It’s not the start of the European Tour’s Final Series this year (that’s next week’s Turkish Airlines Open) but the co-sanctioned WGC-HSBC Champions in China is still a big deal. One look at the field will tell you that.
Now in its eighth year as an official European Tour event, this final WGC tournament of the season will feature all four of 2016’s major winners – Danny Willett, Dustin Johnson, Henrik Stenson and Jimmy Walker – and 19 stars from the recent Ryder Cup.
With a hefty purse on offer, it will also have a significant impact on this year’s Race to Dubai. In all, 43 European Tour members take part and that includes the top three, Danny Willett (3,543,175pts), Henrik Stenson (3,130,447pts) and Rory McIlroy (2,487,204pts).
The defending champion is another Euro, Russell Knox. Twelve months ago, the Scot’s two-shot victory came as something of a surprise (it was his first win anywhere) but, in time, that will probably change. Another win in August’s Travelers Championship suggests Knox will land many more trophies.
This preview will focus on the European challenge as they look to win the event for the fifth time. The current count is Euro wins 4, Americans 3, Rest of the World 0.
Sheshan International Golf Club
The course measures 7,261 yards and has the standard par 72 mix of 10 pars 4s, four par 3s and four par 5s. Scoring on the longer holes can be key. When Bubba took the title in 2014 he actually played them in 14-under despite winning with just 11-under! It’s not the only way to skin a cat though. Knox was 8-under but won with -20. Designed by Robin Nelson and Neil Haworth, the course is tree-lined and features Bentgrass geens. There’s plenty of water in play too (2, 4, 5, 6, 8, 9, 13, 14, 16, 17 and 18) so double bogeys can creep up and bite. The 16th and 17th are played over a water-filled quarry.
Past winners, winning scores and stats
2015 Russell Knox -20 (DD: 54, DA: 5, GIR: 9, Scr: 31, PA: 6, AA: 1)
2014 Bubba Watson -11 (DD: 1, DA: 16, GIR: 18, Scr: 17, PA: 18, AA: 4)
2013 Dustin Johnson -24 (DD: NA, DA: 13, GIR: 1, Scr: 23, PA: 1, AA: 1)
2012 Ian Poulter -21 (played at Mission Hills)
2011 Martin Kaymer -20 (DD: 19, DA: 29, GIR: 10, Scr: 3, PA: 4, AA: 2)
2010 Francesco Molinari -19 (DD: NA, DA: 7, GIR: 23, Scr: 2, PA: 2, AA: 1)
2009 Phil Mickelson -17 (DD: 5, DA: 71, GIR: 20, Scr: 1, PA: 15, AA: 5)
Notes: That’s a pretty classy list of winners and Knox is the only non-Ryder Cup player (he should have been this year but that’s another subject!). The trio of Americans are all big hitters but the Euros aren’t and short-hitting Tim Clark almost beat Bubba two years ago. Every winner was in the top five for All-Around while putting is key too. Francesco Molinari’s atypically hot putter was a huge reason for his win in 2010.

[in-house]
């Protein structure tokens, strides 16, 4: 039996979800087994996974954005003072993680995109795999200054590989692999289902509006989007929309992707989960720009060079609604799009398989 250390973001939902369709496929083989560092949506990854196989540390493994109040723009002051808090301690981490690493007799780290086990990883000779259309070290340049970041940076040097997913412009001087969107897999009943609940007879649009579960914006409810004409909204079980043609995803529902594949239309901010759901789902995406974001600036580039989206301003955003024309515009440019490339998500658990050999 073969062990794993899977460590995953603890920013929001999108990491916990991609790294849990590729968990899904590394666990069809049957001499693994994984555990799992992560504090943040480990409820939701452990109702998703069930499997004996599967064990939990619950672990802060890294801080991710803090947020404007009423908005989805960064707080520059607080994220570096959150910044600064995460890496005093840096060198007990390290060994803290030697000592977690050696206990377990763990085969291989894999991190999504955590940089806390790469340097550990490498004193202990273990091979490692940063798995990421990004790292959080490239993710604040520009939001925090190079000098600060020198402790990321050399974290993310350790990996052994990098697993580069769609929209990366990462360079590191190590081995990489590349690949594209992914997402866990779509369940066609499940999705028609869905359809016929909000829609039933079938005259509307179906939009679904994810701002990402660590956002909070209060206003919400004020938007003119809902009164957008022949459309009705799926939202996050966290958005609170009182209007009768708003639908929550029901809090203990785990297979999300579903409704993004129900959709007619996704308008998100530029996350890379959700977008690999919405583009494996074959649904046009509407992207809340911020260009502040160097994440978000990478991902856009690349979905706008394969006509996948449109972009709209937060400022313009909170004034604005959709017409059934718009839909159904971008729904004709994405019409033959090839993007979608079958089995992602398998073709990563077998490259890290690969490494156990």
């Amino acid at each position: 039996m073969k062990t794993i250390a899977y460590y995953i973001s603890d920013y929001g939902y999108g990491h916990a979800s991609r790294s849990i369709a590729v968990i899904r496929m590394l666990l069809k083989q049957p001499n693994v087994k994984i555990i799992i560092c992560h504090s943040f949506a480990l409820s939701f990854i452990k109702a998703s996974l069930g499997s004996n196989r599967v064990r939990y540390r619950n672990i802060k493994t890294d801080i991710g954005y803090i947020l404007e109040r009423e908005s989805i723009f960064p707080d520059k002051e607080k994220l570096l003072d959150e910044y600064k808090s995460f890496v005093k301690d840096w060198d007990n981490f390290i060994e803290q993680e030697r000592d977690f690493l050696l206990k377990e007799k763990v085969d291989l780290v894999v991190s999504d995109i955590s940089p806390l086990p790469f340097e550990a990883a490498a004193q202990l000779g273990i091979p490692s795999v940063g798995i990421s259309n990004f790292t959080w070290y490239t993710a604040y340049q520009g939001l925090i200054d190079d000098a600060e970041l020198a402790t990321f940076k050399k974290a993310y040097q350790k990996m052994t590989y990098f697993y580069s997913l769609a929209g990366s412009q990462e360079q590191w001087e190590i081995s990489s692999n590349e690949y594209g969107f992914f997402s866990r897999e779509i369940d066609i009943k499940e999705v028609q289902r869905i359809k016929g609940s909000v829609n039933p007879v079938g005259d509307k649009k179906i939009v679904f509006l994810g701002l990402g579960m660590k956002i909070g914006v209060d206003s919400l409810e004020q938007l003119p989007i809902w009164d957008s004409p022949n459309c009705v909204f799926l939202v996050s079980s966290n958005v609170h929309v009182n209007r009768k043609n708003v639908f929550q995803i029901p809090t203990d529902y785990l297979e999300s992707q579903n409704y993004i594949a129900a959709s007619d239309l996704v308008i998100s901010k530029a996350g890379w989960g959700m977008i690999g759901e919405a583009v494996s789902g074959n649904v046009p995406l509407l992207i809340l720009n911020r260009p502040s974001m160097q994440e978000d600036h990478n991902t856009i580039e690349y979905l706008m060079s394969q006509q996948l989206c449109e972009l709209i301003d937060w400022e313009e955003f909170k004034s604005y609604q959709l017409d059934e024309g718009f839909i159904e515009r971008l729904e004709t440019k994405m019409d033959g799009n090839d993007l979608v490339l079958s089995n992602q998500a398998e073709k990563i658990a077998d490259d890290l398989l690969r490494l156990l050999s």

Rain is forecast in the build-up and over the first two rounds as well so the course could get softened up. Temperatures gradually go down through tournament week from the high 70s on Thursday and it could get windy on Friday and Sunday. The European Tour website also offers this comment: “The course suffered the hottest summer in 130 years with temperatures exceeding 40 degrees for over a month. We have now had 5 inches of rain in the last 48 hours (Saturday/Sunday). Both issues have clearly impacted course preparation.”
The Leading Contenders
It’s an event which has rather teased McIlroy. His finishes show a high level of consistency – 11-6-4-5-4 – but he’s always tended to throw in the odd average round that has stopped him winning or even making the top three. After probably getting too hyped at the Ryder Cup, a calmer Rory should be ready to make a title challenge. He has three wins in his last 10 worldwide starts and that includes two in the last three, those triumphs at the Deutsche Bank Championship and Tour Championship landing him the FedExCup jackpot.
Since it became a WGC event, Stenson’s form as Sheshan is below what you might expect. He’s played it five times and not had a top 10 although T11 last year and T13 in 2010 shows he can score well. You’ll also find a top five from 2008 before it gained WGC status. Stenson only managed two points from five at the Ryder Cup and didn’t even make it to the Tour Championship but his Open performance was incredible and in his last seven worldwide strokeplay starts he has two wins and a second.